Thursday, 27 June 2013

MWR Hackfu Challenge 2013

This year I entered the MWR Challenge 2013 and won a place at Hackfu! Unfortunately, I was unable to attend due to a scheduling conflict, but I did still get a free T-shirt. I had a blast completing the challenge, and thought I'd share my solution.

There is a great narrative that accompanies these challenges, but I'll not mention that here so as to not give away any spoilers!

Challenge 1

You're given a zip file that contains an image file and a text file explaining how the image file can be mounted. The mounted image file contains a TrueCrypt volume and a text file stating that the password to this volume is very secure - unlike the password for the previous (now deleted) TrueCrypt volume, which was "password1".

Using Autopsy, a GUI for TSK (The Sleuth Kit), it was possible to recover deleted files on the image. A file called old-zip was recovered. This zip file contained a TrueCrypt volume called truecrypt-volume-old. This volume can then be mounted using the password "password1". Unfortunately, this volume is empty aside from a text file suggesting that you find a way to use this volume to your advantage.

Autopsy was used again, but this time to forensically analyse the mounted TrueCrypt volume. You will need to run Autopsy with Administrator privileges to do this. Deleted files required to complete the remaining challenges were recovered.

Several deleted text files were also recovered from the "files" directory. There were instructions, in "start-here_your-orders.txt" on how to complete the challenges. Upon completing each challenge you are provided with a fragment of the passphrase needed to decrypt the "epilogue-crypt.txt" file. The first fragment is at the top of the "start-here_your-orders.txt" file - "WNzr7BaH-y7_".

Challenge 2

You are given an encrypted file, intercepted-file.bin, and told that it can be decrypted by simply XORing the key with the file's contents. You are told that pi is used as a one-time pad. The only problem is that the key does not start from the beginning of pi. You are told that it starts at a certain offset. For example, if pi ~ 3.141592653589793238462643383279502884197169 and the offset is 5 then the one-time pad for decryption is 592653589793238462643383279502884197169. You are also told that the decrypted file will be a zip file.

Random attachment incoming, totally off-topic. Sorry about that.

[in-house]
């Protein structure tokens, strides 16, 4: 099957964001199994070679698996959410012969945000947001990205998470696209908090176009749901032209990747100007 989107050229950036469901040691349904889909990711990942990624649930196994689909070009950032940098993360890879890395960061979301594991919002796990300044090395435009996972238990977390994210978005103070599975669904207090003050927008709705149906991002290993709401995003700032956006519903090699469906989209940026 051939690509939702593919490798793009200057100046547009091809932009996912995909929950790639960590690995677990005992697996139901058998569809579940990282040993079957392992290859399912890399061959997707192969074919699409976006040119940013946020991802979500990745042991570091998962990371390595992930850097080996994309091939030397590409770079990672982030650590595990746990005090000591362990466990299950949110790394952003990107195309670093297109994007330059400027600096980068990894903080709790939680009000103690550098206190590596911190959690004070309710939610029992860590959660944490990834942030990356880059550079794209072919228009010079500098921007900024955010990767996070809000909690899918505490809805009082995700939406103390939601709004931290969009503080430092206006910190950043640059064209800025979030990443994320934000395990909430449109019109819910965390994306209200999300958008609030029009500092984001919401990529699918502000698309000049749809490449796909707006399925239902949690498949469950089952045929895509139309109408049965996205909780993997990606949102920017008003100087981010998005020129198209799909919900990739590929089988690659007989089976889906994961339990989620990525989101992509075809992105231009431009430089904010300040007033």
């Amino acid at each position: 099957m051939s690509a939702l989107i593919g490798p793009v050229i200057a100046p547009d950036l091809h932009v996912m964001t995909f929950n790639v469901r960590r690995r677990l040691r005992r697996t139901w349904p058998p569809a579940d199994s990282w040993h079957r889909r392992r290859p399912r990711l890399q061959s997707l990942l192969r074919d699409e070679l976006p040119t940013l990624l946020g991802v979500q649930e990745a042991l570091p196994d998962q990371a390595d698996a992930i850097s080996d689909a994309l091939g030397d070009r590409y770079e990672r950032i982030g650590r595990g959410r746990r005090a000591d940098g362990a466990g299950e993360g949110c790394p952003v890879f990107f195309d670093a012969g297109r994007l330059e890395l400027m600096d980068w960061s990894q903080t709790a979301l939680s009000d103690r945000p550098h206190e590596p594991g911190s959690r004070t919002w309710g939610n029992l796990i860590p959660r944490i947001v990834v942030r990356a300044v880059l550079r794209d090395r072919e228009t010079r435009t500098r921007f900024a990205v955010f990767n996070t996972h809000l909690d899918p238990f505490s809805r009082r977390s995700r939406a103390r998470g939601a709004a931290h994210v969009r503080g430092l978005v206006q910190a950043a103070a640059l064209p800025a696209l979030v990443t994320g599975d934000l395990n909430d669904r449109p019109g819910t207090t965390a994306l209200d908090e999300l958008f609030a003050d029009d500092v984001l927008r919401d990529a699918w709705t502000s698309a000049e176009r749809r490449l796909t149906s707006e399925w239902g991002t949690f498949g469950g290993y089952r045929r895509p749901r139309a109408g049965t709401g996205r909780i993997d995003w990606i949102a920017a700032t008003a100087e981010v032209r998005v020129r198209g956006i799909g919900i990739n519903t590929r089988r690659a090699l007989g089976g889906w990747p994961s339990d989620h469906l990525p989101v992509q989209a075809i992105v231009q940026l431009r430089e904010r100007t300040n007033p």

I wrote a Perl script to brute-force the key. pi.txt contains pi to 100,000 places and was downloaded from the University of Illinois' website. Some massaging was needed to remove spaces and new lines. The script below attempts to decrypt the file using incremental offsets of pi until the file output is a zip file.


use File::LibMagic ':easy';

open F, "intercepted-file.bin" or die $!;
binmode F;
my ($buf, $data, $n, $total);
while (($n = read F, $data, 4) != 0) {
        $total += $n;
        $buf .= $data;

open F, "pi.txt" or die $!;
binmode F;
my ($other_buf, $other_total);
while (($n = read F, $data, 500) != 0) {
        $other_total += $n;
        $other_buf .= $data;

for (my $offset = 0; $offset < $other_total-$total; $offset++) {
        my $key = substr $other_buf, $offset,$total;

        my $zip_file = $buf ^ $key;

        if (MagicBuffer("$zip_file") =~ /Zip archive data/) {
                print "$offset\n";
                open F, ">file_$" or die $!;
                print F $zip_file;
                close F;

The script found that the key was 9679 and wrote the decrypted zip file to disk. The zip file contained a text file that contained the second part of the passphrase needed to decrypt "epilogue-crypt.txt" - "-Y2j_Q4EQdtJ".

Challenge 3

You are given the following message:

e4 e5 f4 exf4 Bc4 Qh4+ Kf1 b5 Bxb5 Nf6 Nf3 Qh6 d3 Nh5 Nh4 Qg5 Nf5 c6 g4 Nf6 Rg1 cxb5 h4 Qg6 h5 Qg5 Qf3 Ng8 Bxf4 Qf6 Nc3 Bc5 Nd5 Qxb2 Bd6 Qxa1+ Ke2 Bxg1 e5 Na6 Nxg7+ Kd8

You are told that if you can discover how it ends and the result then you will be able to decrypt a zip file in the same directory.

Searching for the message in Google yields many search results relating to chess. It appears that the message is written using chess notation and the aim is to find the moves that will complete the game.

r1bk2nr/p2p1pNp/n2B4/1p1NP2P/6P1/3P1Q2/P1P1K3/q5b1 w - - 1 22

I found a chess board editor online and entered the chess moves. I played out the game and the remaining moves are Qf6+ Nxf6 Be7. White sacrifices his Queen, but wins by using his remaining knights and bishop to put black in checkmate. This series of moves is known as the immortal game and appears in the film Blade Runner.

We can now answer the two questions. How does it end? "Be7". What was the result? "checkmate". Therefore, the password to decrypt the zip file is "Be7checkmate". The decrypted zip file contains a text file with the next part of the passphrase - "De3qUNa_AU-F".

Challenge 4

You are given a Linux command line program, findthepassword32, and told that it has a very simple purpose. It takes one argument, and returns one of two messages. If the argument entered is the password to decrypt the file it will return "Well done, you have the password :)" and if the argument entered is not the password then the message returned is "Boo! Try again...". Your task is to reverse engineer the program to find out what the password is.

Using the free version of IDA I was able disassemble the executable. I won't go into how I specifically reverse engineered the program. Instead I'll explain at a very high level how it works and leave it to the reader to compare my explanation to the disassembled code.

Rather than compare contiguous bytes of the entered password to the actual stored password (i.e. 0, 1, 2, 3...) the program compares bytes of the entered password to the actual stored password in a random order. In this case the bytes are compared in the following order:


The bytes at these locations are: